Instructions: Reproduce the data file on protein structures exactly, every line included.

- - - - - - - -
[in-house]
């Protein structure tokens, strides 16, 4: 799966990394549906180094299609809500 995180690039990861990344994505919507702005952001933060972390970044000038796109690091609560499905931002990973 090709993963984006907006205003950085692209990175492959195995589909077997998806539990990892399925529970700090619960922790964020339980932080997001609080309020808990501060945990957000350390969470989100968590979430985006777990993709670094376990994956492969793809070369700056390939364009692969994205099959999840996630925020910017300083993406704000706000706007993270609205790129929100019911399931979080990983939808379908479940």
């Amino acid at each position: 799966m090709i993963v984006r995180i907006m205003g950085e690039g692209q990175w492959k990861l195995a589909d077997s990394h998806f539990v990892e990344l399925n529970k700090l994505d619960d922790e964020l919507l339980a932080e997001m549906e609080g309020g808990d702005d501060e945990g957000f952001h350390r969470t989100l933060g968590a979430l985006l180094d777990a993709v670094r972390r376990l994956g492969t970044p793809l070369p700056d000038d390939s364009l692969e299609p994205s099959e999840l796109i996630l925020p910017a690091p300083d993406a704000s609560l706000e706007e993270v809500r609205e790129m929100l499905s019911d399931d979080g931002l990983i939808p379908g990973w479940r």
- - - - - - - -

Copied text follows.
[in-house]
């Protein structure tokens, strides 16, 4: 799966990394549906180094299609809500 995180690039990861990344994505919507702005952001933060972390970044000038796109690091609560499905931002990973 090709993963984006907006205003950085692209990175492959195995589909077997998806539990990892399925529970700090619960922790964020339980932080997001609080309020808990501060945990957000350390969470989100968590979430985006777990993709670094376990994956492969793809070369700056390939364009692969994205099959999840996630925020910017300083993406704000706000706007993270609205790129929100019911399931979080990983939808379908479940």
């Amino acid at each position: 799966m090709i993963v984006r995180i907006m205003g950085e690039g692209q990175w492959k990861l195995a589909d077997s990394h998806f539990v990892e990344l399925n529970k700090l994505d619960d922790e964020l919507l339980a932080e997001m549906e609080g309020g808990d702005d501060e945990g957000f952001h350390r969470t989100l933060g968590a979430l985006l180094d777990a993709v670094r972390r376990l994956g492969t970044p793809l070369p700056d000038d390939s364009l692969e299609p994205s099959e999840l796109i996630l925020p910017a690091p300083d993406a704000s609560l706000e706007e993270v809500r609205e790129m929100l499905s019911d399931d979080g931002l990983i939808p379908g990973w479940r």